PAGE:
13 VI. CONCLUSIONS Our results show that the test score gap between Roma and non-roma 8 th graders in Hungary is similar to the Black-White gap present in the U.S. during the 1980s. After accounting for health, parenting, school and class fixed effects and family background, the test score gap disappears in reading and decreases by 85 percent in mathematics. We also showed that the large ethnic gaps in health and parenting disappear or decrease considerably if parental education and measures of family income and poverty are included. While causality is difficult to determine in our regressions, these results are consistent with the conclusion that education and poverty play an overwhelming role in the large ethnic test score gaps in Hungary, with health, parenting and schools as the key transmission mechanisms. 13

14 REFERENCES Barany, Zoltan The East European Gypsies. Cambridge University Press. Behrman, Jere R., and Mark Rosenzweig Returns to Birthweight. The Review of Economics and Statistics, 86(2): Black, Sandra E., Paul J. Devereux, Kjell G. Salvanes From the Cradle to the Labor Market? The Effect of Birth Weight on Adult Outcomes. The Quarterly Journal of Economics, Bradley, Robert H., Robert F. Corwyn, Bettye M. Caldwell, Leanna Whiteside-Mansell, Geil A. Wasserman and Iris T. Mink Measuring the Home Environments of Children in Early Adolescence. Journal of Research on Adolescence, 10(3): Brooks-Gunn, Jeanne, and Lisa Markman The Contribution of Parenting to Ethnic and Racial Gaps in School Readiness. The Future of Children, 15(1): Case, Anne, and Christina Paxson Stature and Status: Height, Ability, and Labor Market Outcomes. Journal of Political Economy, 116(3): Case, Anne, Darren Lubotsky, and Christina Paxson Economic Status and Health in Childhood: The Origins of the Gradient. American Economic Review, 92(5): Educational Testing Service. (2010). The Black-White Achievement Gap. When Progress Stopped. Princeton (NJ). Fryer, Roland G. and Steven D. Levitt. (2006). The Black-White Test Score Gap Through Third Grade. American Law and Economic Review, 8(2), p Kertesi, Gábor, and Gábor Kézdi. Forthcoming. Roma Employment in Hungary after the Post-Communist Transition. The Economics of Transition. Kemény, István, and Béla Janky Roma Population of Hungary In Roma of Hungary, ed. István Kemény, New York: East European Monographs Atlantic Research and Publications. Magnuson, Katherine and Jane Waldfogel, eds. (2008), Steady Gains and Stalled Progress: Inequality and the Black-White Test Score Gap. New York, Russell Sage. Mott, Frank L The Utility of the HOME-SF Scale for Child Development Research in a Large National Longitudinal Survey: The National Longitudinal Survey of Youth 1979 Cohort. Parenting: Science and Practice, 4(2-3): Reichman, Nancy E Low Birth Weight and School Readiness. The Future of Children, 15(1):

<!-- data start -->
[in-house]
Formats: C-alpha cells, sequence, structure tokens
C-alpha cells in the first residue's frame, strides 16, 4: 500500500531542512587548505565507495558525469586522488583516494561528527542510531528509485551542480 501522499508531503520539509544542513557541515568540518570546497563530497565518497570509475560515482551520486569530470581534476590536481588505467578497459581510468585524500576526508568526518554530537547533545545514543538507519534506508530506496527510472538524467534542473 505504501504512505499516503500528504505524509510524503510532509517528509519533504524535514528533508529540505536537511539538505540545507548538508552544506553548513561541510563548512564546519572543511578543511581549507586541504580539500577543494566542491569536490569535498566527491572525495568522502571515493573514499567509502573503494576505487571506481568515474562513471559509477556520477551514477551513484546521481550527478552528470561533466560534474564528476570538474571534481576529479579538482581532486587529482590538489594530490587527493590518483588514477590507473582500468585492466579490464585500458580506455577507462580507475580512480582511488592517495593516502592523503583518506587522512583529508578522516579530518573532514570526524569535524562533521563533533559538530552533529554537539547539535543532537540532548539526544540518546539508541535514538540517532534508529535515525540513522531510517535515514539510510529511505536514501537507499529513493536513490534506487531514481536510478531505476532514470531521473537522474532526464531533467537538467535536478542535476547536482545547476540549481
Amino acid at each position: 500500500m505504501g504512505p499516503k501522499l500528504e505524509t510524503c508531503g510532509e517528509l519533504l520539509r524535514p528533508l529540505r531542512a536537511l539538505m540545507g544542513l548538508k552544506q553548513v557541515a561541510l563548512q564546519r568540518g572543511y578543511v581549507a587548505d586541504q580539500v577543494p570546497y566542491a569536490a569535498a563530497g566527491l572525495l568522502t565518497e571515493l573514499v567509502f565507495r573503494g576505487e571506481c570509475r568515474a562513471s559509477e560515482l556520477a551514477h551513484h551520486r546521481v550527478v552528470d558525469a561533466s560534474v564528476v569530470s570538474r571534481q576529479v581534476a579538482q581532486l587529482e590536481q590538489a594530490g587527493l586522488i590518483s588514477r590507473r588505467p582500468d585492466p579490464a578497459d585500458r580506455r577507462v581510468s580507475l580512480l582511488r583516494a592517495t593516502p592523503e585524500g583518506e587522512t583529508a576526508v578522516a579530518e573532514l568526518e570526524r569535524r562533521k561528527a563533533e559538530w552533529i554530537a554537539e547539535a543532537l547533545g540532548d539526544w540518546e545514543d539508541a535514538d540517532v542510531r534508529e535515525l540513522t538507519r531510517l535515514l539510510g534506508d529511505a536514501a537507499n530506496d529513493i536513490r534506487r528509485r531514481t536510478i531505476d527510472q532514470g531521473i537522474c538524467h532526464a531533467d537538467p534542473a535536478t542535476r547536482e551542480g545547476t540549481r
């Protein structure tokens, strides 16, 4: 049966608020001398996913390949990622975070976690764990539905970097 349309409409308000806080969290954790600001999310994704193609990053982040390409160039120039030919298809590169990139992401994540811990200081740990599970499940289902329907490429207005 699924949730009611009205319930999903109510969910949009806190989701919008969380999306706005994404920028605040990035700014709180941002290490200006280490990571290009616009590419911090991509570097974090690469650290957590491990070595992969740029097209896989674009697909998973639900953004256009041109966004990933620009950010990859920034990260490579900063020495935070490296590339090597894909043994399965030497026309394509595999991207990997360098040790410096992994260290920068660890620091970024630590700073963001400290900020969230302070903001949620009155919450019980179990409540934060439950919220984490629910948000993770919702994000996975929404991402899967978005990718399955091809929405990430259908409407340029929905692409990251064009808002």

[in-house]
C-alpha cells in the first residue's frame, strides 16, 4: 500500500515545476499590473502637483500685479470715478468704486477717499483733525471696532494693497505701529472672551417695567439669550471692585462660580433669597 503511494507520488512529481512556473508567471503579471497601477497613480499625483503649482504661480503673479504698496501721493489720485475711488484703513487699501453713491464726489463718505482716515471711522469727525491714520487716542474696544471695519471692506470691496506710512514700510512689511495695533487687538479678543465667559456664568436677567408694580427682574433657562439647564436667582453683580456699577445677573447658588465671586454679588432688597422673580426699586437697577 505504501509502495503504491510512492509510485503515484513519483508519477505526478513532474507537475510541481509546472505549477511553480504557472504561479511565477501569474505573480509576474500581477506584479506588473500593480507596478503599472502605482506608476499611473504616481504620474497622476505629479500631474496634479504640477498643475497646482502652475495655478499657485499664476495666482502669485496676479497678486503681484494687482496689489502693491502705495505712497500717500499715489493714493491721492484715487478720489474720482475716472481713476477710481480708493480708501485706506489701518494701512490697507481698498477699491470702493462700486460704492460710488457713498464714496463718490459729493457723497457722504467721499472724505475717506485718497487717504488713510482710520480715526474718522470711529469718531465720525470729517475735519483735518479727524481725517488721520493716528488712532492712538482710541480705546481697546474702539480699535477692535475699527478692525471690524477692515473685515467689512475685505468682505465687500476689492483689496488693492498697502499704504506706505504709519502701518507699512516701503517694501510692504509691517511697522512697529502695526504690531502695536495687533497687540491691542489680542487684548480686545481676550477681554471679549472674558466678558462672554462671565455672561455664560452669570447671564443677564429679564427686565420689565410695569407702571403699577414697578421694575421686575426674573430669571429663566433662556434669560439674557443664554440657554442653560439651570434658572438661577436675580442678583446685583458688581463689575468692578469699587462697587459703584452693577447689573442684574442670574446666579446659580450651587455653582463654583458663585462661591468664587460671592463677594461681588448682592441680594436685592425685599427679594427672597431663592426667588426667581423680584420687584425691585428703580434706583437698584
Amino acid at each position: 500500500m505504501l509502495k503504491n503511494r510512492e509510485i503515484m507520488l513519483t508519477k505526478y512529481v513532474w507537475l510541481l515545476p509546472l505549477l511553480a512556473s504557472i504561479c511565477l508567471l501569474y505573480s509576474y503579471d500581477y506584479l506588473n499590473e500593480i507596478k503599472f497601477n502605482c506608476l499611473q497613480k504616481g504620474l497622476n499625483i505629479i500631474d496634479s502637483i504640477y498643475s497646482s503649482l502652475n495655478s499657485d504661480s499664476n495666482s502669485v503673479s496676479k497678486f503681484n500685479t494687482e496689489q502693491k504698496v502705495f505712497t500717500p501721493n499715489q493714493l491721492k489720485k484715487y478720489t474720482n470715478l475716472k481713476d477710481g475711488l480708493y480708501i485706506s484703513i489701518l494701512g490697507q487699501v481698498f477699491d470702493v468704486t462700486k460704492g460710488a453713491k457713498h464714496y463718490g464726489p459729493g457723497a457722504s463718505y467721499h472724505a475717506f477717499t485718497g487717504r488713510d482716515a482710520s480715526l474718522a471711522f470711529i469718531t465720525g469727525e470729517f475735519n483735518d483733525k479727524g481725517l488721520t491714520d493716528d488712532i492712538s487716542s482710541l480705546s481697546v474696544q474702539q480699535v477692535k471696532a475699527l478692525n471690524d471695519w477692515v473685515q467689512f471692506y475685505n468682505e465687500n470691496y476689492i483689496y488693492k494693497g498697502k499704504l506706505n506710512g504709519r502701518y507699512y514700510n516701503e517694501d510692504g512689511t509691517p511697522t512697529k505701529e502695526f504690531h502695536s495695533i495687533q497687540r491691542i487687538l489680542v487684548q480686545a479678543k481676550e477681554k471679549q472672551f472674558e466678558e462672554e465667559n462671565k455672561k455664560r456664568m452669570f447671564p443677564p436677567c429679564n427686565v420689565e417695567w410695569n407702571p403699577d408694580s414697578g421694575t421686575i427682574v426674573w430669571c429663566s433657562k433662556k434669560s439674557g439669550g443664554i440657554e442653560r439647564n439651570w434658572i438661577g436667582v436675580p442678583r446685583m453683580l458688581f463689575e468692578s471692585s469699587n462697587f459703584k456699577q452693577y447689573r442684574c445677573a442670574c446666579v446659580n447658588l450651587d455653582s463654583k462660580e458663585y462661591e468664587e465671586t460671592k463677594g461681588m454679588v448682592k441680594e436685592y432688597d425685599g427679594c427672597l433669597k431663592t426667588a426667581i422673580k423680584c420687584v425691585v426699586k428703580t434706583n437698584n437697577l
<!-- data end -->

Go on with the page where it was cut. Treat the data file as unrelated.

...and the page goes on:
15 ONLINE APPENDIX Table 1A. Detalis of the sample selection. Numbers of observations and statistics on test scores and the mothers level of education. Number of observatio ns Mean standardized test score a reading mathematic s Data from the Hungarian National Assessment of Basic Competences, grade 8 Fraction with mother's education 8 grades or less college All registered students 113,092 n.a. n.a. n.a. n.a. Students with test scores in reading 109, n.a. n.a. n.a. Students with test scores in mathematics 104,566 n.a n.a. n.a. Students with test scores both in reading and mathematics 104, n.a. n.a. Students with test scores and family 88, background data Students who agreed to participate in the Hungarian Life Course Survey 37, Data from the Hungarian Life Course Survey Sample in wave 1 b 10, Sample in wave 2 b 9, Estimation sample b 9, Notes. a Test scores are standardized by official figures on national means and standard deviations. Not all students scores are included in the national statistics, therefore the nonzero means in the total population. b All statistics (mean test scores and fractions) are weighted by sampling weights. 15

16 Summary statistics Table 2A. Roma Non-Roma Variable mean sd n mean sd n Low birth weight Body height (standardized) Subjective health fair or poor Frequent bedtime stories (parent s answer) Rare theater with parents (parent s answer) Rare hiking with parents (parent s answer) Bedtime stories never (child s answer) Bedtime stories every day (child s answer) Cognitive HOME index Emotional HOME index Lives with biological mother Lives with stepmother Lives with biological father Lives with stepfather Mother s education 0-8 th grade Mother s education vocational Mother s education secondary reference Mother s education college Father s education 0-8 th grade Father s education vocational Father s education secondary Father s education college Books: less than Books: Books: Books: reference Books: Books: Books: more Internet at home reference Mother employed Father employed Fraction of years mother was employed Fraction of years father was employed ln Household income ln Household size Non-employed adults in household Square meter per capita Rooms per capita Bathroom Poverty indicator (no money for food) Poverty indicator (no money for heating) Poverty indicator (child welfare allowance) Poverty indicator (free lunch) Poverty indicator (free schoolbooks)